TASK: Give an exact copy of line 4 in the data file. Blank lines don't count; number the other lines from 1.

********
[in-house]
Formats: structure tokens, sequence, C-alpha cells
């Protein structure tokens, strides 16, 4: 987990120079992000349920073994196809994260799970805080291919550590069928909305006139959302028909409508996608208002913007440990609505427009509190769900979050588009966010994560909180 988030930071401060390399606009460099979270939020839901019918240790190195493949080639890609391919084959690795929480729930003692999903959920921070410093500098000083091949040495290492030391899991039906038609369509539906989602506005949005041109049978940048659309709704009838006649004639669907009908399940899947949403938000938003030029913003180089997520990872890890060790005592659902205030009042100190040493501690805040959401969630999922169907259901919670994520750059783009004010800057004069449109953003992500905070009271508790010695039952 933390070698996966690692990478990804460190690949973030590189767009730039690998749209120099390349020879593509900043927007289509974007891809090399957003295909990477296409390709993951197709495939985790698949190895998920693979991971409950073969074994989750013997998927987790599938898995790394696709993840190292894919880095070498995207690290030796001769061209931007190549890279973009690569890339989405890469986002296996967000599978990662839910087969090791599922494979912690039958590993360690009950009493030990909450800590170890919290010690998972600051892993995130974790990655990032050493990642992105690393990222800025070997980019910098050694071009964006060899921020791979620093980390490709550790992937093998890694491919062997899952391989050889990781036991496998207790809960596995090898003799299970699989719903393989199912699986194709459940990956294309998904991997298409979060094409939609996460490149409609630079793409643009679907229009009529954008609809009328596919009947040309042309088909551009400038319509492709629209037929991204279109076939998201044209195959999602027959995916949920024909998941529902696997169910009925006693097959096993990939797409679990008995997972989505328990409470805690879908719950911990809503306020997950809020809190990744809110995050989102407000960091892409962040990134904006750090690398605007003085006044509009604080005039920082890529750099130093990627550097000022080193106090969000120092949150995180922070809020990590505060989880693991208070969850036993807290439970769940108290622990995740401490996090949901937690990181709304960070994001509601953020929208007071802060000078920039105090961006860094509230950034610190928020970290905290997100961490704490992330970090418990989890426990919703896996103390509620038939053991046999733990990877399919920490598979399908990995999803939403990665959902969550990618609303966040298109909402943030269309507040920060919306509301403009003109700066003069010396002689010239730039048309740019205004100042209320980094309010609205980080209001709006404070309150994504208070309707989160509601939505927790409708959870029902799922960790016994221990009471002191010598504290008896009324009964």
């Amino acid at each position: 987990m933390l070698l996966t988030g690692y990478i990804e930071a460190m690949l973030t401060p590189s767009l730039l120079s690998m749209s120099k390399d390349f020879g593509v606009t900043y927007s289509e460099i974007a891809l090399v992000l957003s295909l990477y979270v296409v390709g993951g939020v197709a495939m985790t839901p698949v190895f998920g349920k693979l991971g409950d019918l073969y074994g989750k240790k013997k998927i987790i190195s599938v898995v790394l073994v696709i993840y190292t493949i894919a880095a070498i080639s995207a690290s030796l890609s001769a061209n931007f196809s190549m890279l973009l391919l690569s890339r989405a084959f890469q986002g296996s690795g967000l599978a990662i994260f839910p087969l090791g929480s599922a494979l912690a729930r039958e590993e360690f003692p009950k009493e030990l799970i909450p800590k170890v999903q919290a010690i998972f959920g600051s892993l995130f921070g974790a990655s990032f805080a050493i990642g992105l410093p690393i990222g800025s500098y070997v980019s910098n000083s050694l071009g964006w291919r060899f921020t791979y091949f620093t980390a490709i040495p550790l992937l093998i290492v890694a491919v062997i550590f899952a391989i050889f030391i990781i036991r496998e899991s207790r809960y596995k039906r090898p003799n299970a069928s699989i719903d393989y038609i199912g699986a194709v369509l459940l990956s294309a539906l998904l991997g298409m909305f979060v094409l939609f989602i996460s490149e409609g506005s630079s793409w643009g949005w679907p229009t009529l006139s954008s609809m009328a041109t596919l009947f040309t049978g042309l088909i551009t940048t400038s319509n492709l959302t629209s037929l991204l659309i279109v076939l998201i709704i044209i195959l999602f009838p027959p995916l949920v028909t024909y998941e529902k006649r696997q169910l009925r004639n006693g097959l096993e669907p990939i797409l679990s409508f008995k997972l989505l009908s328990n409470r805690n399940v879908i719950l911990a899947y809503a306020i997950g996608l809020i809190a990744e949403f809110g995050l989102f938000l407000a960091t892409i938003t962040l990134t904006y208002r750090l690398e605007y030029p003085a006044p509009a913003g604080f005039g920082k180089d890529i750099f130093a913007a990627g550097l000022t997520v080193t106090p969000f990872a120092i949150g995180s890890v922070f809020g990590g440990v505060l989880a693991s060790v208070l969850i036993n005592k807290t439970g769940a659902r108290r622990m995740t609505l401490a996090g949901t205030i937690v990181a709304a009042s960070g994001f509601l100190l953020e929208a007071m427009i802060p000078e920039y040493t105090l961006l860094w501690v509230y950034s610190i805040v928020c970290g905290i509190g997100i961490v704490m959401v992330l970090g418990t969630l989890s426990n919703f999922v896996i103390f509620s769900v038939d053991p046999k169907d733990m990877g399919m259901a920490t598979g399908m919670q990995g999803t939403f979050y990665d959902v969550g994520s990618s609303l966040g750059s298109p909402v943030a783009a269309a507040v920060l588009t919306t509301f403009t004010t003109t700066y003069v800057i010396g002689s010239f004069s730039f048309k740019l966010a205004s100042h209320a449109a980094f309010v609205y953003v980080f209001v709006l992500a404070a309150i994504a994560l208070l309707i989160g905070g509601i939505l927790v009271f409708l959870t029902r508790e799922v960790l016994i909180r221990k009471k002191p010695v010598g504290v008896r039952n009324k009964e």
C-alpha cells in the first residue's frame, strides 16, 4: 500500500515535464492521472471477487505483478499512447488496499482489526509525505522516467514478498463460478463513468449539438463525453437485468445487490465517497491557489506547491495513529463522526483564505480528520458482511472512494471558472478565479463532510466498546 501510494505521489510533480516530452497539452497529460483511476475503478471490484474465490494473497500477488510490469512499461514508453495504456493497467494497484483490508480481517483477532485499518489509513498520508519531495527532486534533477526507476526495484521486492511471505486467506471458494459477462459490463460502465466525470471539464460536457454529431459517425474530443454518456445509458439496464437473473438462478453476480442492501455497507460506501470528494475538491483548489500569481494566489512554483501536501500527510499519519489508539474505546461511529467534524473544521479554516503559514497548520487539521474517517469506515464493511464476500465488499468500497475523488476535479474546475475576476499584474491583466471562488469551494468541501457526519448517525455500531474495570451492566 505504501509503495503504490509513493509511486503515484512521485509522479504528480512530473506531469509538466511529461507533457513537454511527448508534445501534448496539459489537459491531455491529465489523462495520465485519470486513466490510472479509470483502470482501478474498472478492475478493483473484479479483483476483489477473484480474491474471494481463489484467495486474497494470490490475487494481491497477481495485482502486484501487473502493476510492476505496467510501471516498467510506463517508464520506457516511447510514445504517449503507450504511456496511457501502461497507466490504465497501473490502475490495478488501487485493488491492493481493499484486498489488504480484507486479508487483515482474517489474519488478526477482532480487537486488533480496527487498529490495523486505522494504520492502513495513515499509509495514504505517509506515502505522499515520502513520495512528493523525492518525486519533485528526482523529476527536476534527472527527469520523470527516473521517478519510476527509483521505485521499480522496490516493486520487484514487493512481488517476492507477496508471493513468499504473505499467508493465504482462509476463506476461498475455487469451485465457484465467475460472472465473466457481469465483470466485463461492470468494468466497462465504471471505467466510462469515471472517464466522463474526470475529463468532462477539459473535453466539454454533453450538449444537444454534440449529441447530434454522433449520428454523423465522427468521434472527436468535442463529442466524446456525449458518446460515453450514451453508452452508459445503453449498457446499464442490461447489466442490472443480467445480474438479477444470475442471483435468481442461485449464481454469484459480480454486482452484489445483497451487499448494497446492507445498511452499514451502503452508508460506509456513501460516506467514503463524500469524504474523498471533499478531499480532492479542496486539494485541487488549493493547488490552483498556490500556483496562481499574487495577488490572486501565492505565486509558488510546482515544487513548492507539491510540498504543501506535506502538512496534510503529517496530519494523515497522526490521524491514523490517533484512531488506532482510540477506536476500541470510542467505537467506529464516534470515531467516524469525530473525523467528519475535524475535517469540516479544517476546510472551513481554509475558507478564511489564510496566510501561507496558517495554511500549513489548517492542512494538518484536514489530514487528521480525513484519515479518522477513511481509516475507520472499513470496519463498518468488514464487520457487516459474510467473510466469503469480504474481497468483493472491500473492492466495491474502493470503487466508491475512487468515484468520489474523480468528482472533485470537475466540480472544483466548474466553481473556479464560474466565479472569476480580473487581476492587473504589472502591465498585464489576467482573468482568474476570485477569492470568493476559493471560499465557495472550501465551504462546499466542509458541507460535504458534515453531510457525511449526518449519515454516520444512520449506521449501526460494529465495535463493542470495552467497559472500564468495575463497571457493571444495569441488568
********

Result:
């Amino acid at each position: 987990m933390l070698l996966t988030g690692y990478i990804e930071a460190m690949l973030t401060p590189s767009l730039l120079s690998m749209s120099k390399d390349f020879g593509v606009t900043y927007s289509e460099i974007a891809l090399v992000l957003s295909l990477y979270v296409v390709g993951g939020v197709a495939m985790t839901p698949v190895f998920g349920k693979l991971g409950d019918l073969y074994g989750k240790k013997k998927i987790i190195s599938v898995v790394l073994v696709i993840y190292t493949i894919a880095a070498i080639s995207a690290s030796l890609s001769a061209n931007f196809s190549m890279l973009l391919l690569s890339r989405a084959f890469q986002g296996s690795g967000l599978a990662i994260f839910p087969l090791g929480s599922a494979l912690a729930r039958e590993e360690f003692p009950k009493e030990l799970i909450p800590k170890v999903q919290a010690i998972f959920g600051s892993l995130f921070g974790a990655s990032f805080a050493i990642g992105l410093p690393i990222g800025s500098y070997v980019s910098n000083s050694l071009g964006w291919r060899f921020t791979y091949f620093t980390a490709i040495p550790l992937l093998i290492v890694a491919v062997i550590f899952a391989i050889f030391i990781i036991r496998e899991s207790r809960y596995k039906r090898p003799n299970a069928s699989i719903d393989y038609i199912g699986a194709v369509l459940l990956s294309a539906l998904l991997g298409m909305f979060v094409l939609f989602i996460s490149e409609g506005s630079s793409w643009g949005w679907p229009t009529l006139s954008s609809m009328a041109t596919l009947f040309t049978g042309l088909i551009t940048t400038s319509n492709l959302t629209s037929l991204l659309i279109v076939l998201i709704i044209i195959l999602f009838p027959p995916l949920v028909t024909y998941e529902k006649r696997q169910l009925r004639n006693g097959l096993e669907p990939i797409l679990s409508f008995k997972l989505l009908s328990n409470r805690n399940v879908i719950l911990a899947y809503a306020i997950g996608l809020i809190a990744e949403f809110g995050l989102f938000l407000a960091t892409i938003t962040l990134t904006y208002r750090l690398e605007y030029p003085a006044p509009a913003g604080f005039g920082k180089d890529i750099f130093a913007a990627g550097l000022t997520v080193t106090p969000f990872a120092i949150g995180s890890v922070f809020g990590g440990v505060l989880a693991s060790v208070l969850i036993n005592k807290t439970g769940a659902r108290r622990m995740t609505l401490a996090g949901t205030i937690v990181a709304a009042s960070g994001f509601l100190l953020e929208a007071m427009i802060p000078e920039y040493t105090l961006l860094w501690v509230y950034s610190i805040v928020c970290g905290i509190g997100i961490v704490m959401v992330l970090g418990t969630l989890s426990n919703f999922v896996i103390f509620s769900v038939d053991p046999k169907d733990m990877g399919m259901a920490t598979g399908m919670q990995g999803t939403f979050y990665d959902v969550g994520s990618s609303l966040g750059s298109p909402v943030a783009a269309a507040v920060l588009t919306t509301f403009t004010t003109t700066y003069v800057i010396g002689s010239f004069s730039f048309k740019l966010a205004s100042h209320a449109a980094f309010v609205y953003v980080f209001v709006l992500a404070a309150i994504a994560l208070l309707i989160g905070g509601i939505l927790v009271f409708l959870t029902r508790e799922v960790l016994i909180r221990k009471k002191p010695v010598g504290v008896r039952n009324k009964e």